Opinion: A Welcome to Spring and Its Promise of Renewal

… there can be no doubt that Spring is here, favoring us with a saucy display like a frivolous glimpse of a petticoat – with the promise of more and even extra delicious delights to follow.  I present Spring as a female  gesture from above, but make up your own menu of delights.  Mine is fueled by the appearance of fat rose blossoms and a bold stand of iris receiving the rare visit of a honeybee.  The lime, orange and lemon trees are sporting an overabundance of white flowers and producing an attar which even my aged nose can detect.  Welcome Spring, Easter and Passover! We need your promise  of renewal in this especially somber time.

In school, so long ago, we read of such things as plagues, those related in religious texts as well as those recorded in slightly more modern times. They occurred in days when medical knowledge was lacking and The Plague, The Pestilence were allowed their rampant march through the human realm with abandon.  Yet, despite the carnage and the obvious step backward by all the cultures afflicted, human hope, ingenuity and resolve raised up the thinned ranks to once gain command their destiny.  Spring, indeed, a proper metaphor for the restoration of  hope. 

Hope alone is not enough to invigorate everyone. The “human condition” is such that we must be with each other, that we are gregarious and require congregation, like souls or not. Consider how fortunate we are in this age that we have means of communication that allow us to congregate in ways unimaginable just 50 years ago.  Today is Toby’s birthday and already our landline, her cell phone and our emails have been filled with greetings from well-wishers in this country and abroad.  For one who coveted Dick Tracy’s wrist radio “way back when,” those devices go far beyond my expectations.  We now can obtain all the news, both good and bad – and hope that everyone has the good sense to tell the difference.

There is no reason to avoid the obvious in the current situation, we cannot at our peril.  We live in a time when science has become far more a friend than a menace.  Facts matter more than ever. Among us are thousands of people who have dedicated their lives to the task of sorting out who and what we are and how the rest of Nature impacts our lives.  That the ranks of those in the medical field are being especially affected is, in fact, Nature at work and especially frightening.  Yet, we are taking two steps forward and only one step backward at this juncture and our pace will eventually allow for a full stride forward.

 We must believe our scientists and medical experts. We cannot totally disavow our politicians, but we must consider what motivates them. If they are truly acting in the best interests of  their constituents, we can certainly listen to their counsel.  Initially, I listened to Governor Newsom every noonday when he reported on the state of the virus attack and defense in California.  I was impressed enough to email the White House, hoping that our president would also watch the governor and learn a great deal.  Our Los Angeles County regular reports are  most important.  We have our online source of information in WEHOville.com, which provides an important connection and ongoing forum with residents in our city. The daily federal  report is far less encouraging.  (When viewing that on TV, I am reminded of the legendary King Canute who, so deluded by his flattering court, believed he could bring his throne to the edge of the sea and command the tide to retreat. Of course, he failed.)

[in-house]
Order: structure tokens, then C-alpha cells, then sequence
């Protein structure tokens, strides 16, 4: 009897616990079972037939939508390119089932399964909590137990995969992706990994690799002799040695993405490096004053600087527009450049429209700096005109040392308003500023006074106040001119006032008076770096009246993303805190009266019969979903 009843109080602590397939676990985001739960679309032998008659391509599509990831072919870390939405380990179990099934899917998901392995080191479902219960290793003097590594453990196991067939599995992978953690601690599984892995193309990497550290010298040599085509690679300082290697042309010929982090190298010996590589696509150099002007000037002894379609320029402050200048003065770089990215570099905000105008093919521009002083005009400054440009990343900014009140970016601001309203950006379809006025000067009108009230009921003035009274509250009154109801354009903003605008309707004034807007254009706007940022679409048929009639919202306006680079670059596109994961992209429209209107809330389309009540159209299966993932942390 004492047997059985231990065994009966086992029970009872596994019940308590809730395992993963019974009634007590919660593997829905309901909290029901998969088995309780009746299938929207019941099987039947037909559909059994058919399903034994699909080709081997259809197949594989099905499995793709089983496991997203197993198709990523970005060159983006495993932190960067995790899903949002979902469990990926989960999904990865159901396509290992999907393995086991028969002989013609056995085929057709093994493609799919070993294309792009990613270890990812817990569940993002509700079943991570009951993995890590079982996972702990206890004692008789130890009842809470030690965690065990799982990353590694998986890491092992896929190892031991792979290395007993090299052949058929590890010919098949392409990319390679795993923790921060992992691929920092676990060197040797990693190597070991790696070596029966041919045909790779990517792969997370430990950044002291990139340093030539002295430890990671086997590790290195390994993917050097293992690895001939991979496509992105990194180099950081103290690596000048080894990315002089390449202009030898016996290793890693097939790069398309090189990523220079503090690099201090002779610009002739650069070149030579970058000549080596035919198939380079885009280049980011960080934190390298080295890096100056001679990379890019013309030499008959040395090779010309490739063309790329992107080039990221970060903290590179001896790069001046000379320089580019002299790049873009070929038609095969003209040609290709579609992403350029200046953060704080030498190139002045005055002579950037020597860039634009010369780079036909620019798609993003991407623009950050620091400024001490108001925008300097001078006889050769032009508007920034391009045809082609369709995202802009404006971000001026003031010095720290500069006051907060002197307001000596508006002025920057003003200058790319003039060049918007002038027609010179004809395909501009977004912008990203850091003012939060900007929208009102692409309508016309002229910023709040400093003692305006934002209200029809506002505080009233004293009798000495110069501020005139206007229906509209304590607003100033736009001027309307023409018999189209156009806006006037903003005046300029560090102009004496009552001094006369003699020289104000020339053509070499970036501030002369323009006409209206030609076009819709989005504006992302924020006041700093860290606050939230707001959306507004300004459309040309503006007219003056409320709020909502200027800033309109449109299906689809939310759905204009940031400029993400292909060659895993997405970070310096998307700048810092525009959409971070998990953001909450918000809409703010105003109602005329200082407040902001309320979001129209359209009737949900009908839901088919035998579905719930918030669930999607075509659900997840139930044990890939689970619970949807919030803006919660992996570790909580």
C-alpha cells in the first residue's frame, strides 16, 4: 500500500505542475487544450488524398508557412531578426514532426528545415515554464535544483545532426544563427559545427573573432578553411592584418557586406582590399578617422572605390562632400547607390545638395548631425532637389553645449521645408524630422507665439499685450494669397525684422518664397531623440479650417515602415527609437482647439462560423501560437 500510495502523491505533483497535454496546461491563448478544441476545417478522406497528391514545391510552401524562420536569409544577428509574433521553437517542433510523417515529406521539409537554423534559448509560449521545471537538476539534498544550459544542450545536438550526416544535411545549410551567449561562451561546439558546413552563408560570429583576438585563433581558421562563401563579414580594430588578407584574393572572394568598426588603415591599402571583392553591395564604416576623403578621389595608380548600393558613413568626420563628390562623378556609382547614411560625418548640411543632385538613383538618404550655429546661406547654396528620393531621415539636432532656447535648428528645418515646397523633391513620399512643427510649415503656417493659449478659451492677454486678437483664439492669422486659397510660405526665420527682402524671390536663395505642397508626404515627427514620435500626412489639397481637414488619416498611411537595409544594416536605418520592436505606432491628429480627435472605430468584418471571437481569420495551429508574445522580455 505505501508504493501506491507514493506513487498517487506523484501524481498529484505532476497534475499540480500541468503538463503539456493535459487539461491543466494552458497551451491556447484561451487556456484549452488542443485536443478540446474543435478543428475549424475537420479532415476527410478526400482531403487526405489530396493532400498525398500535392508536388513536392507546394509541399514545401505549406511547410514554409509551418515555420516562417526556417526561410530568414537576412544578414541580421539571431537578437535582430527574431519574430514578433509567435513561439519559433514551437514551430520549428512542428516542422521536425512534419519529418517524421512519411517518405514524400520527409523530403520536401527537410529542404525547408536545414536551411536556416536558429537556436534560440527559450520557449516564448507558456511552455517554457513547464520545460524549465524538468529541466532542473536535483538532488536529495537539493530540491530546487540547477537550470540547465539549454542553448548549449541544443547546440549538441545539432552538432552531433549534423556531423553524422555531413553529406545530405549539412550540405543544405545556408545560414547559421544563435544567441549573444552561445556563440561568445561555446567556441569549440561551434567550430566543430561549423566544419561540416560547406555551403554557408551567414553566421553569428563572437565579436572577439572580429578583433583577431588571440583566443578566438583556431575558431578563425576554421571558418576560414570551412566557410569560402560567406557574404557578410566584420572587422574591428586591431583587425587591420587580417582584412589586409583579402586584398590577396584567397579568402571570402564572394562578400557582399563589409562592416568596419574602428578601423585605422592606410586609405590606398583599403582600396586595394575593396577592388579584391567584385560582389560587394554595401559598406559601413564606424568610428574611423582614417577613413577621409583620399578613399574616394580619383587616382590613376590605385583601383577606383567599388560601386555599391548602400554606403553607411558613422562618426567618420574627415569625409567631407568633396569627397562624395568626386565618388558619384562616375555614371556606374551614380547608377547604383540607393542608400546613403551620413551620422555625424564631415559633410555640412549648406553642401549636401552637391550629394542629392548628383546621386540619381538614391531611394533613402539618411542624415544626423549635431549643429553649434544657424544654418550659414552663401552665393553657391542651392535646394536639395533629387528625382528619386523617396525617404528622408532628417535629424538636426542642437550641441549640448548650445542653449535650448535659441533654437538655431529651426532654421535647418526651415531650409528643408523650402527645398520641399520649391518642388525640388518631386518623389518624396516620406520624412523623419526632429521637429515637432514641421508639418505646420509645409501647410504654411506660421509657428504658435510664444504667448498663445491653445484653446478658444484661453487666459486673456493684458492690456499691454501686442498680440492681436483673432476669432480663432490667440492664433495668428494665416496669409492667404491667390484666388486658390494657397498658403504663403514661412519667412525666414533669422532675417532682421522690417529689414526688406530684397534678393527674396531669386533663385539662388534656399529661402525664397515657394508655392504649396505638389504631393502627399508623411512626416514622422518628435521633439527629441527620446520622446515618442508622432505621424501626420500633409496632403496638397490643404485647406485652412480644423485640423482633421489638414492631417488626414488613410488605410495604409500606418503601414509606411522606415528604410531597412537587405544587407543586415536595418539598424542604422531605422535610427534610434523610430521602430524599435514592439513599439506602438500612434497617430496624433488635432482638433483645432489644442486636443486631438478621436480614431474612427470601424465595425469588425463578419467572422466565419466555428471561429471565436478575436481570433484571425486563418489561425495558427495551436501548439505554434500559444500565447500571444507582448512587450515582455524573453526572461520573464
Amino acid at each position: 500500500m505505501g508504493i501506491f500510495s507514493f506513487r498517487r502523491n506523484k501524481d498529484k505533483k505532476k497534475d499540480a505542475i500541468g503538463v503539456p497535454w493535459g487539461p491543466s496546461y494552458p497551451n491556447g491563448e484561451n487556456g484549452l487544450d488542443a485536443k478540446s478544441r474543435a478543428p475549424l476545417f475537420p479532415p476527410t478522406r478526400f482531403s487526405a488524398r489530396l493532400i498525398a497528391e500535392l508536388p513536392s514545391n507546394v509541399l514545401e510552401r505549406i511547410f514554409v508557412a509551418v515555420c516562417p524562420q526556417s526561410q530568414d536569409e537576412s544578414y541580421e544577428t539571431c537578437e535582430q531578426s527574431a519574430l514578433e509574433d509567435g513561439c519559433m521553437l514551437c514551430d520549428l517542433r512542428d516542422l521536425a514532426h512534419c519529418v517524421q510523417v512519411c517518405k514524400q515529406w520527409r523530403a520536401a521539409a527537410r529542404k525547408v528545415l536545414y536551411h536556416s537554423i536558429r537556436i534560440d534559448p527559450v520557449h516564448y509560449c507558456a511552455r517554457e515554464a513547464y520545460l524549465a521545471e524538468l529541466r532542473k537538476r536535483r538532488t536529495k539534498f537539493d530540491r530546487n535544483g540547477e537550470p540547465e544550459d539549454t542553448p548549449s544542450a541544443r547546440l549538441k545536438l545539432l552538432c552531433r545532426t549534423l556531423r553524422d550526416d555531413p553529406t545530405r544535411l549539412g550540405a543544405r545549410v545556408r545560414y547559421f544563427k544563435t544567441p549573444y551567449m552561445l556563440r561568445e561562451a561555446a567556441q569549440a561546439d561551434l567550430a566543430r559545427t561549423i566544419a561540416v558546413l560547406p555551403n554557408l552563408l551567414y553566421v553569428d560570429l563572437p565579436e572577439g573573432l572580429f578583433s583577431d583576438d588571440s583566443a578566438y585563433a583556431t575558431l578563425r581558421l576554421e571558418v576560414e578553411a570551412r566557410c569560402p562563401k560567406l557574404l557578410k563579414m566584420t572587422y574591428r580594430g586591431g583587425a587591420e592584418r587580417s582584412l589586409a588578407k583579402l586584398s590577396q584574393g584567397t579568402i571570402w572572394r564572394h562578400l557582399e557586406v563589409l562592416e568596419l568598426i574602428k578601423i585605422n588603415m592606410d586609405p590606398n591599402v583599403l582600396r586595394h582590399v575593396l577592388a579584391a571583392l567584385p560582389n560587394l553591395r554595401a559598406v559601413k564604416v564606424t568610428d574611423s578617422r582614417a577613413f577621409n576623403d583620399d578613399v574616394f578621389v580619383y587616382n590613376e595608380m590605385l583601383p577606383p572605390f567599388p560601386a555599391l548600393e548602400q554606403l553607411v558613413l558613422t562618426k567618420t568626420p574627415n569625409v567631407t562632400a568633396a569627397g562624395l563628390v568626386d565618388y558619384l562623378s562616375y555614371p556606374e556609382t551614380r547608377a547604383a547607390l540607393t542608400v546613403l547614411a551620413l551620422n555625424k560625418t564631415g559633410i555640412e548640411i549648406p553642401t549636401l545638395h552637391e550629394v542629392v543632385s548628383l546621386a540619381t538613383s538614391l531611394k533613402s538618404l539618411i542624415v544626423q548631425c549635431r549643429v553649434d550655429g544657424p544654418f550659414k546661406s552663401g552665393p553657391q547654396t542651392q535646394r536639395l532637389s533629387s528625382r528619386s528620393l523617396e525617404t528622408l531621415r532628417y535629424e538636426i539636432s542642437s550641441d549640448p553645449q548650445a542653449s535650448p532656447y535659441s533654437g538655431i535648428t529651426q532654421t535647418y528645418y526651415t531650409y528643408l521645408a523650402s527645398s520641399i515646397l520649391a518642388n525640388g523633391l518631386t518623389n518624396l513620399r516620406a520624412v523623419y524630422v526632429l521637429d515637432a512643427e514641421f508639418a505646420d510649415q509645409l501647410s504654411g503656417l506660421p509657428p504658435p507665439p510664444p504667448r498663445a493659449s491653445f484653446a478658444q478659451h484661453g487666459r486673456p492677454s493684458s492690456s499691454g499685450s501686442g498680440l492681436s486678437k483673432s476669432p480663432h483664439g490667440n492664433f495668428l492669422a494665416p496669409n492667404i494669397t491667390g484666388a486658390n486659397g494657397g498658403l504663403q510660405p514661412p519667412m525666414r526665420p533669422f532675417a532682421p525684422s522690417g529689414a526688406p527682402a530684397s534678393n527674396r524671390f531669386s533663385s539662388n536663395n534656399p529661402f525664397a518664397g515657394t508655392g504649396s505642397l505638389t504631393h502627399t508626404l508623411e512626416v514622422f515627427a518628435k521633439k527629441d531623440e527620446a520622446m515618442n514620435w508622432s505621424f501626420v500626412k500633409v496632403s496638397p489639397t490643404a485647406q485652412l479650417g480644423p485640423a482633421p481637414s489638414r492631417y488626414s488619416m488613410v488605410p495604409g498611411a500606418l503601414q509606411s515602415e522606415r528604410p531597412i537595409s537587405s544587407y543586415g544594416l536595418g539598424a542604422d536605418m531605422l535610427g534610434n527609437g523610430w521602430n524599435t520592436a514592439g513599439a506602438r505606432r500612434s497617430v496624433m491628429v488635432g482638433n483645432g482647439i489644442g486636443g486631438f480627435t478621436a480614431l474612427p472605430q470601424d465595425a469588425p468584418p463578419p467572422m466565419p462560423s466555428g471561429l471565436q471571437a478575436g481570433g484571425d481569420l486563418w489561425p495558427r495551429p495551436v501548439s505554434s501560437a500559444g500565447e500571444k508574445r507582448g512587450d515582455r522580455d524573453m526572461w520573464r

Dog walkers are the most noticed pedestrians these days.  Our Marley takes Toby on a prolonged hike each day despite his gnawing arthritis.  A lesson to us humans is that exercise is important even as we are “in place”  – and an ardent display of Marley’s unconquerable  spirit and delight in being alive. While not all of us can have a dog to walk for exercise, and to remind us that we can overcome  the potential to see things in a dark fashion, we are stronger than we might think.  We rise above our fears to conquer them, but we must also deal with the reality of the randomness of COVID-19 and follow the instructions of our state and county caregivers.  I’m looking forward to walking down my block, being able to stop and speak with neighbors and even soon to go to the concerts we so miss now.  Our Spring will be a welcome one.

Well, enough sermonizing.  Have to make a few local phone calls to neighbors to see if they found the Easter eggs we left for them.


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Leslie K
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Leslie K

This is lovely Carl, thank you.

Barbara Meltzer
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Barbara Meltzer

Dear Carleton. Thank you so much for this exquisitely written piece. It is honest and sad, funny and sweet. It is beautiful, and offers the promise of hope. How lucky we all are that you took the time to write and to share it.

Larry Block
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Larry Block

One can feel the hope of the spring air and touch of community with just a glance into the eyes of Mr. Carleton.